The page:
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June 29th, 2012

How To Help An Anxious Child Who Gets Out of Control

Many parents wonder how to help their anxious child, especially when the child
also becomes demanding, rude and oppositional. On the one hand, parents may understand that their child is frightened and upset. Yet on the other hand, when
a child misbehaves, that behavior can sometimes disrupt the entire family.

Parents need a good plan to help their anxious youngster who’s also out of control. A good plan involves two main parts. The first is that the child needs to learn tools and strategies to manage worry and fear, so anxiety doesn’t skyrocket. Kids can learn to use their thoughts to stop exaggerating fears, reduce the worried What If’s, and think in strong and accurate ways. The Outsmart Your Worry Tool Kit for Kids is a powerful first line of defense against anxious thoughts and feelings.

The second part of the plan involves how the parent handles the out of control situation. Here are a few guidelines:

• It’s easy to say and hard to do, but try to stay in control of your feelings. You are teaching your child how to manage overwhelming feelings by being calm and in control.

• If your child has broken an important family rule by hitting, destroying property or other aggressive actions, set firm and reasonable limits right away.

• A good place to start is to send the child to his or her room. Going to a private space to think about one’s actions is important when emotions are heated. It helps the child learn to stay in control of negative emotions. Some children have not learned to comply when parents send them to their room. Start by sending the child outside of the living room or family room. It’s important for the child to be separate from ongoing family activities, be quiet and think about the mistake.

• After the child has calmed down (depending upon the child’s age and ability to re-group), the child should apologize and accept responsibility for the mistake.

• Sometimes, the child’s behavior requires a consequence. A punishment should not be excessive or unfair. A smaller punishment that can be easily enforced often works better.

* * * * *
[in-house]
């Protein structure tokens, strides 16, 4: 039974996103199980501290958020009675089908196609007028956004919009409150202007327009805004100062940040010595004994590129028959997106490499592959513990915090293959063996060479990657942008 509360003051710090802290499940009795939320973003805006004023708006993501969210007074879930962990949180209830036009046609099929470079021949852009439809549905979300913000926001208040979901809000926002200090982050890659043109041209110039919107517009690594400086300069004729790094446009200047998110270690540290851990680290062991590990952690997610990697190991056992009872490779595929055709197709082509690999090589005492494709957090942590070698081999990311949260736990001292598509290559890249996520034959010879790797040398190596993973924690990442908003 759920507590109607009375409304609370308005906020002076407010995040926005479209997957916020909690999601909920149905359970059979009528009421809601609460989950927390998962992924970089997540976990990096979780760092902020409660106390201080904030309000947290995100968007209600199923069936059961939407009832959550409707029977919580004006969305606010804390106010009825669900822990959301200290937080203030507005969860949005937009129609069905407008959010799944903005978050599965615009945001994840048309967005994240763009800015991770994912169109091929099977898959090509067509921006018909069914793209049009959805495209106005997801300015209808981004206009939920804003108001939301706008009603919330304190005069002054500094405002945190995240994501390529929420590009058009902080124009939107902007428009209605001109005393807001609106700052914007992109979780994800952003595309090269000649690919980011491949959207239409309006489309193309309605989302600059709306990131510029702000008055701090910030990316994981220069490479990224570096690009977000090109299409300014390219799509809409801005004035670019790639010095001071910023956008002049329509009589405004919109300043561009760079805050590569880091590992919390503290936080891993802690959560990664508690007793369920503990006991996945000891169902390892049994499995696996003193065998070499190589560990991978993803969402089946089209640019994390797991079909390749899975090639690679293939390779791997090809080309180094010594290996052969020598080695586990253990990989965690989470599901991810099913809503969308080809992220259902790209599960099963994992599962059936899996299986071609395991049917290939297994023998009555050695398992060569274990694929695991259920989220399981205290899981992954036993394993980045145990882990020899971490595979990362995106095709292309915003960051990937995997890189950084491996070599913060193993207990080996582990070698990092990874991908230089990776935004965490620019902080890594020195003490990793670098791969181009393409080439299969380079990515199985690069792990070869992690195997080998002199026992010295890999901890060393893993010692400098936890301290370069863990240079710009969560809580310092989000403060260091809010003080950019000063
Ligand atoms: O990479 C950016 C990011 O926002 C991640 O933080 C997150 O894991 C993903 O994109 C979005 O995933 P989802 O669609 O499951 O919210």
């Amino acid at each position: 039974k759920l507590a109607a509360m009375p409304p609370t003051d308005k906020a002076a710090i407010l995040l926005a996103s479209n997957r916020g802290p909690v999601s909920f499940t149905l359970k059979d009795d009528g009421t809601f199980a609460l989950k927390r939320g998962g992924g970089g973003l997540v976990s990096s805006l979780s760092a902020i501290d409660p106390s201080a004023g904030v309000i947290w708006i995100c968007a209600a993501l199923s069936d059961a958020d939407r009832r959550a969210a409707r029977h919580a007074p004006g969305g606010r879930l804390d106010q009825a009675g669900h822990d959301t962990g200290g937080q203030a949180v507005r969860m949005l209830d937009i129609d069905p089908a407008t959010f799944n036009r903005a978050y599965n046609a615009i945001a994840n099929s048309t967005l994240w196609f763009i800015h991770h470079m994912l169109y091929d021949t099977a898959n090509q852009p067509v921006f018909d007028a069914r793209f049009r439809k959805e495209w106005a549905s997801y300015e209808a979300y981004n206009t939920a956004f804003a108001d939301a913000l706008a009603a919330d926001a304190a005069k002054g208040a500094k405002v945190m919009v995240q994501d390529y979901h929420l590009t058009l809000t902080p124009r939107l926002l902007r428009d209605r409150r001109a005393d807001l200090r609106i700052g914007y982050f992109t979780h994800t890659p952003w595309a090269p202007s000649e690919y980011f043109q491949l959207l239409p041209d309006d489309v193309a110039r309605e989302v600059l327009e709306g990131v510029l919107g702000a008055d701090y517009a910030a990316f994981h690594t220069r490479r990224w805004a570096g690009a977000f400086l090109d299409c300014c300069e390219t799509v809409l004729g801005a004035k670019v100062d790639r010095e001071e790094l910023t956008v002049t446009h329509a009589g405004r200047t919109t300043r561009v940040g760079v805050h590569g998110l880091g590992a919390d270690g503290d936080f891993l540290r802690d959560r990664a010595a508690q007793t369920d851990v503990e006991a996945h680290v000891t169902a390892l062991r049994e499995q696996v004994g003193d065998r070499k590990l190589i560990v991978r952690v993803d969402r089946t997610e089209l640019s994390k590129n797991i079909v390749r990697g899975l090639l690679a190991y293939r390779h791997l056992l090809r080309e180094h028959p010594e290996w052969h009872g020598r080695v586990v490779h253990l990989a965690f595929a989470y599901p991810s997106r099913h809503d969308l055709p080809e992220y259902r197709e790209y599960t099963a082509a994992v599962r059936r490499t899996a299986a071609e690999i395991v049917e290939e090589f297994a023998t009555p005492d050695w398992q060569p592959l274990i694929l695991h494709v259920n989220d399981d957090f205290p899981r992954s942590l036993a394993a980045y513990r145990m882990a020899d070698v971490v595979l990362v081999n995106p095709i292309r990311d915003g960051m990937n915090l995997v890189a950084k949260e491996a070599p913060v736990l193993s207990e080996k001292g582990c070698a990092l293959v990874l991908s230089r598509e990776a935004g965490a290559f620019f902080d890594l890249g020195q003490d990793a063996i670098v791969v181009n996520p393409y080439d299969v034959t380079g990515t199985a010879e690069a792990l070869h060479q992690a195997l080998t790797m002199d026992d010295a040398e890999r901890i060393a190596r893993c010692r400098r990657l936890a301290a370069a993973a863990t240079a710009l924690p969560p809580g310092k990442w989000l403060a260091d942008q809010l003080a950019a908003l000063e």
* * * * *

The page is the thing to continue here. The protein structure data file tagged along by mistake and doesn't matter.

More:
• Later, it’s a good to have a brief, calm discussion with the child about what was learned.

You know your child best. Keep in mind that an anxious child who is out of control needs a plan to deal with anxious thoughts and feelings, and also needs parents who set reasonable family rules and helps the child learn to follow them.

June 6th, 2012

Sleepover Fears

Imagine this scene. It’s around 10 pm on a Friday or Saturday night and the phone rings. “Mommy, can you come pick me up? I want to come home.” Many parents have received this phone call from their child who wants to come home from a sleepover.

The decision to allow a child to sleep away from home is a very personal one, one which changes from household to household. Some parents will not consider sleepovers until a child is a teenager, while others may allow a child to sleep out in the early elementary years if the sleepover house is a safe and trusted one. Children have different reactions to sleepovers as well. While some children can’t wait to sleep at a friend’s house, others are too anxious to try to spend the night away from their parents.

Other children may be very excited about a sleepover and do very well for the first, awake, part of the evening, but start to become distressed around bedtime. They no longer want to sleep over. Rather, they insist on getting home as soon as possible.

What happens? What changes occur that make a happy, excited child into an anxious child, unable to be comfortable sleeping at the home of a good friend or relative? Separation anxiety, or the fear of being apart from the security of a loved one is at it’s strongest at night. Often, anxious kids may be fearful of separating from parents at bedtime when they are home. This anxiety is worse when they are away. Although children may not be able to describe what they are feeling, they know they are scared. They feel an intense and urgent need to reconnect with parents, and at that moment, they are convinced they will not feel better until they are home. If they can’t connect with parents, child anxiety can reach the level of child panic.

It’s OK to retrieve your child from a sleepover. He or she may just not be ready. The fear of sleeping out does not predict future adjustment or ability to separate from parents. Try not to treat the return as a failure, and suggest that maybe sometime in the future, a sleepover could be tried again.

Tool Kits for Kids likes to share information about child worry and child anxiety. If you’d like to learn more about separation anxiety, take a look at these earlier postings from Tool Kits for Kids:
Kids Afraid to Leave Home
When Sleepaway Camp Doesn’t Work Out
Emotional Skills Help Children Get Ready for Sleepaway Camp